Ships move through ordinary space using maneuver drives. Power for the drives is provided by the ship's power plant . Tech Level restrictions for maneuver drives are imposed to cover the grav plates integral to most ship decks, and which allow high-G maneuvers while interior G-fields remain normal. See Gravity Generation and Acceleration Compensation System.
Maneuver drives are made up of thruster plates. Thrusters are very advanced, reacting with both the strong and weak nuclear force to create a reactionless drive usable even outside of a gravity well. Thruster plates have vectored thrust which allow ships high maneuverability while within a gravity well.
Main thruster plates are usually mounted in the aft end of a ship, as they tend to build up a slight ionization field around them. This is generally bled off into space. Early thruster plates released a substantial amount of residual energy in the form of heat and radiation, making their use hazardous. Modern thrust plate designs release only a slight amount of waste energy provided engines are properly maintained and control systems are properly configured.
Modern Manuevering Engines are capable of delivering thrust in any direction, even forward. Such thrusters work underwater and safely in the atmospheres of gas giants. Even the most water boyant vessel can become a submarine by using a portion of its vectored thrust to push it beneath the ocean.
The acceleration provided by thruster plates in manned spacecraft is limited by the ability of gravity compensation technology to nullify the effects of the acceleration on living beings. The best environmental gravity control systems top out at 6G. Governors prevent pushing the systems past this. Standard Missiles top out at over 10G's and the military has weapons that use even higher acceleration plates (although exact specifications are classified.)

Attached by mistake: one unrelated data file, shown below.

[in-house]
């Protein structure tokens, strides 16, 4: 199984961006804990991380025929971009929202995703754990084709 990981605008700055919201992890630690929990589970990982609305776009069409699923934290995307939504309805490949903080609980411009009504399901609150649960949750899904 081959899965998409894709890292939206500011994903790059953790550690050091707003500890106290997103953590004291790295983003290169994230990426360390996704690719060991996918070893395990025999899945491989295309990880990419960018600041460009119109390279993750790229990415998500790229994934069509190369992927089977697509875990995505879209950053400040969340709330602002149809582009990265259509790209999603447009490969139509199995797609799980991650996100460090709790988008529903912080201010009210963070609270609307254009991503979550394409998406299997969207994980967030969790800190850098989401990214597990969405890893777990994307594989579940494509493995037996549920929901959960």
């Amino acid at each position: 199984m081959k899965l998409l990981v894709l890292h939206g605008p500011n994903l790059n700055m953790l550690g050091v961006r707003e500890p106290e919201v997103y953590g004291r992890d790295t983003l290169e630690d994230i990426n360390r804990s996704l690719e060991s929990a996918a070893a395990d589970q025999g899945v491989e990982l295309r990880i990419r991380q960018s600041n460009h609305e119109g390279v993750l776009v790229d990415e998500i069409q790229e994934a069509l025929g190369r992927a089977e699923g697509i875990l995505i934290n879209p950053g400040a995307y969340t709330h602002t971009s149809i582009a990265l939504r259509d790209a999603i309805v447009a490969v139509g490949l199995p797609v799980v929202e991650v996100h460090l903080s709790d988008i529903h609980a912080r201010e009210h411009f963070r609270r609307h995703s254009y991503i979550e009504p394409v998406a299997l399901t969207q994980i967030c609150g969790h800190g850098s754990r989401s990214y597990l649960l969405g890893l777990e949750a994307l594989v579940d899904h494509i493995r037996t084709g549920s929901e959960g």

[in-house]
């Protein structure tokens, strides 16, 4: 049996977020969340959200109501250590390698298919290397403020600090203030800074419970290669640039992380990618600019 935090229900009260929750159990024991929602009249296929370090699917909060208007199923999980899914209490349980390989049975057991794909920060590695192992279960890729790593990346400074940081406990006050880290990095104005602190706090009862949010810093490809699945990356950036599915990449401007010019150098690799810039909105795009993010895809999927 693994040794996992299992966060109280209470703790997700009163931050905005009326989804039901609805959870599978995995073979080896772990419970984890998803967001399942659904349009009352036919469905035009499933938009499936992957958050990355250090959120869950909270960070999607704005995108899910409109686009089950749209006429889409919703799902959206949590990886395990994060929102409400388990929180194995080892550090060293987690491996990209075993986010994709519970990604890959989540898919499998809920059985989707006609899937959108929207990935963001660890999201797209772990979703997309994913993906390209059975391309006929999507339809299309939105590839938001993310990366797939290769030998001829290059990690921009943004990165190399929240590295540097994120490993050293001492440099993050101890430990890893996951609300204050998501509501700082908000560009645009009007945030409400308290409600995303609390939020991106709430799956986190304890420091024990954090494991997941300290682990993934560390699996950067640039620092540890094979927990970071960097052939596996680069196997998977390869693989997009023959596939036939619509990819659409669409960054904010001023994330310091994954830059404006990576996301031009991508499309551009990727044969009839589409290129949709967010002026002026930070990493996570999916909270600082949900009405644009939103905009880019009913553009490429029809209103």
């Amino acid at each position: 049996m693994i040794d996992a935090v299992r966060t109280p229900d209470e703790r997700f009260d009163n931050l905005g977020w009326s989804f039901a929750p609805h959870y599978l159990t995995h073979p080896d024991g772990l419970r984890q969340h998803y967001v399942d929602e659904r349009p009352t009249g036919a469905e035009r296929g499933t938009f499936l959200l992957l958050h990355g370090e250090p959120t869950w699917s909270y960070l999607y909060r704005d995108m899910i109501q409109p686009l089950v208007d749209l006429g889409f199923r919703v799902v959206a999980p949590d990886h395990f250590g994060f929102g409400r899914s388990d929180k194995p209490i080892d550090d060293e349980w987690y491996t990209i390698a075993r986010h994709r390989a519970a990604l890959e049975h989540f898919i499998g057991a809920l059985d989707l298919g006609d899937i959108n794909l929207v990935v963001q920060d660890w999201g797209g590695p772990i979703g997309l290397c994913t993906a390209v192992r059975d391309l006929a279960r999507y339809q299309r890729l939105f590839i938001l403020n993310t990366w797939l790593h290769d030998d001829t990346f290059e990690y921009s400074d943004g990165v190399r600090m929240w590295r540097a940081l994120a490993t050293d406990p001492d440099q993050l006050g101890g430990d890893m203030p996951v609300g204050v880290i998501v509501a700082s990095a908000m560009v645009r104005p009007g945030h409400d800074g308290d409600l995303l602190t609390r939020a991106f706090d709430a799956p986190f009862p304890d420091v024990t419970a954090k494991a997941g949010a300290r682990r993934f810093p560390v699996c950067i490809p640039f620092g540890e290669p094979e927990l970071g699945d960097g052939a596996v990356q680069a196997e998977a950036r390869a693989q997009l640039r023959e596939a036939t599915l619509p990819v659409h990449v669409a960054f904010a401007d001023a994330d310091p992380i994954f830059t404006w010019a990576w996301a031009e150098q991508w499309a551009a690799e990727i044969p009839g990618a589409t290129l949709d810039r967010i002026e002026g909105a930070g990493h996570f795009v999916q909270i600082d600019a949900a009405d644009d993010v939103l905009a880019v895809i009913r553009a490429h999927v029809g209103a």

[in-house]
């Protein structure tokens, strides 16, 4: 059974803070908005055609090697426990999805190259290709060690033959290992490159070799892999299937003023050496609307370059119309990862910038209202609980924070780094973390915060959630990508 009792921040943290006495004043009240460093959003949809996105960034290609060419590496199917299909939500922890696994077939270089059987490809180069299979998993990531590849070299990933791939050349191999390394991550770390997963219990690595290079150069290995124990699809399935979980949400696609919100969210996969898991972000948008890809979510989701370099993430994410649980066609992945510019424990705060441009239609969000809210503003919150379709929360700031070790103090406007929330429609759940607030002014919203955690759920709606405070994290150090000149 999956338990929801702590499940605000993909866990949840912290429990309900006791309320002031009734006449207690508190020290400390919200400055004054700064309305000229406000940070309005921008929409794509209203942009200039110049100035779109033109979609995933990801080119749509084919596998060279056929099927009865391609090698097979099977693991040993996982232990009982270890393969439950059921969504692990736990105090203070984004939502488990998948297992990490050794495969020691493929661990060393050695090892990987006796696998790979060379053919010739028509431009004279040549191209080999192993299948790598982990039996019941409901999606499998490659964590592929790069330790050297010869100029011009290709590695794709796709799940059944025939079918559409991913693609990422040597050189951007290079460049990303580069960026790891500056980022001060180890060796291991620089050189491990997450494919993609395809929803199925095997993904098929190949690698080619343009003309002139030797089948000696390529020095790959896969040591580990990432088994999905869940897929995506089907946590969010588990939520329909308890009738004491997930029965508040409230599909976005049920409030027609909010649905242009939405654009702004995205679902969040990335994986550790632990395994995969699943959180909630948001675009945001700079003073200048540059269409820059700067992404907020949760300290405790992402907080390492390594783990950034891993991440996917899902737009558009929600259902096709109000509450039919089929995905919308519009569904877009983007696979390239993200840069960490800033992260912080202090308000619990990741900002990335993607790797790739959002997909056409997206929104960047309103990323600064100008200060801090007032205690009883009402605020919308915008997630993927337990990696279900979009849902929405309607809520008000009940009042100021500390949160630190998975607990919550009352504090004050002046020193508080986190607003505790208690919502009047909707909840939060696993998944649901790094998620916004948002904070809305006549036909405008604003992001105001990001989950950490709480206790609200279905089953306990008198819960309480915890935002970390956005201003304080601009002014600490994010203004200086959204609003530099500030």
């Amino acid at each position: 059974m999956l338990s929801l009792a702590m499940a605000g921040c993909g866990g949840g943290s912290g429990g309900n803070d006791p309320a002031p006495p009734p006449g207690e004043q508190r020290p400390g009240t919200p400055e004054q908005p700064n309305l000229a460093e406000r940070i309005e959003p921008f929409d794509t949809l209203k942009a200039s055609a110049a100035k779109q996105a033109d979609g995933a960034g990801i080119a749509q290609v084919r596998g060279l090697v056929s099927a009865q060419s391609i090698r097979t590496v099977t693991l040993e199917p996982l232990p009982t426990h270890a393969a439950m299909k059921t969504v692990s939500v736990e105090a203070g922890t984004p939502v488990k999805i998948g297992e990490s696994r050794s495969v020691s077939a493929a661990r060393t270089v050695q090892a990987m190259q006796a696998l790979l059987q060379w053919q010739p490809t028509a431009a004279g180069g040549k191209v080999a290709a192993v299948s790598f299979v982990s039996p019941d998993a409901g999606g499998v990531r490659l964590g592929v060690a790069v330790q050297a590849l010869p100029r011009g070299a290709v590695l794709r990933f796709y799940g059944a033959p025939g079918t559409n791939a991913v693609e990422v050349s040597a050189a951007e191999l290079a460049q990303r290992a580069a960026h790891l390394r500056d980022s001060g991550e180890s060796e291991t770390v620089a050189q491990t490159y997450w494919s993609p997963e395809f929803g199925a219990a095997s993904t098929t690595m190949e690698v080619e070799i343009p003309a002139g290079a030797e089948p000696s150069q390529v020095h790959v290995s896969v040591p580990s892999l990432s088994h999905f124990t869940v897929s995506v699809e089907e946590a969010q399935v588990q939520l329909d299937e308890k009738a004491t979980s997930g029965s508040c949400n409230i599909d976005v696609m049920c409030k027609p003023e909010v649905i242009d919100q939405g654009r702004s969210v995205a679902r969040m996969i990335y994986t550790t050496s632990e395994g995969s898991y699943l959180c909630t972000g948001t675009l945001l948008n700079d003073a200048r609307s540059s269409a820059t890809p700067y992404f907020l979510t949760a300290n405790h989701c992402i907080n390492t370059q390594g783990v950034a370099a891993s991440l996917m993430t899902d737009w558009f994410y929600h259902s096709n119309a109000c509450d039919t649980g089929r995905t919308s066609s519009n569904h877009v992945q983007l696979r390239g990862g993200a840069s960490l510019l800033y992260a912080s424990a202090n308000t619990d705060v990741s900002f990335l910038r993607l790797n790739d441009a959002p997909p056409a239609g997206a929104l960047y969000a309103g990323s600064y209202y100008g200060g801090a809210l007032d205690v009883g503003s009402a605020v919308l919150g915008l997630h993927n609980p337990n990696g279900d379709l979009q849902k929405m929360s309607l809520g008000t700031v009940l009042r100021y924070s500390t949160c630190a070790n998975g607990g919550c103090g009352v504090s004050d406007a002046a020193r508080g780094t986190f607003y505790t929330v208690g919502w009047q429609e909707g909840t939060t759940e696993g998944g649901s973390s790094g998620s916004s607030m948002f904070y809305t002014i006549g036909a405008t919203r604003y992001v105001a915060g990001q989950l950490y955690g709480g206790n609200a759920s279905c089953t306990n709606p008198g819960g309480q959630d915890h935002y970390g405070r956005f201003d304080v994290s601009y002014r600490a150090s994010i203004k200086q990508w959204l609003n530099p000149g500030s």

Most ships have an auxiliary vectored thruster system designed to provide attitude control while in a gravity well or to assist in docking. These consist of sets of computer controlled, low powered thruster plates which are often linked to the contragrav system and allow small unstreamlined ships to safely land on planet. On ships smaller than 10,000 dtons power for this system is provided by the main reactor. On larger ship and most military craft a separate auxiliary power system provides power for this system. Even ships smaller than 10,000 dtons sometimes have power cells to provide emergency vector drive power.
Only spacecraft designed for landings on planetary surfaces have contrgrav systems. Contragrav neutralizes the effects of a planet's gravitational field upon the craft. To launch, a vessel with contragrav will slowly reduce the effective weight of the spacecraft while using the vector maneuvering drive to set the attitude of the craft. The main drive may then be engaged to accelerate the spacecraft away from the planet.
A spacecraft with contragrav can land by slowly descending into the planet's atmosphere making it unnecessary to shed velocity through atmospheric friction. Most streamline spacecraft can land without contragrav if the system is down. The armored hull of most ships is quite capable of withstanding the resulting friction and the ship's maneuvering drive able to provide propulsion allowing a heavy landing. Unstreamlined ships, such as the Broadsword, must have a working contragrav system to land on a planet with an atmosphere.
Using contragrav even extremely large vessels can safely land on a planet possessing an atmosphere. Ship's above a certain size will usually land at special facilities or only in oceans, because of their great weight. Such craft will usually have special power systems for the contragrav generators. Even small craft will sometimes have power cells to provide emergency or backup power to the contragrav generators. More on the contragrav system can be found in the gravity systems section.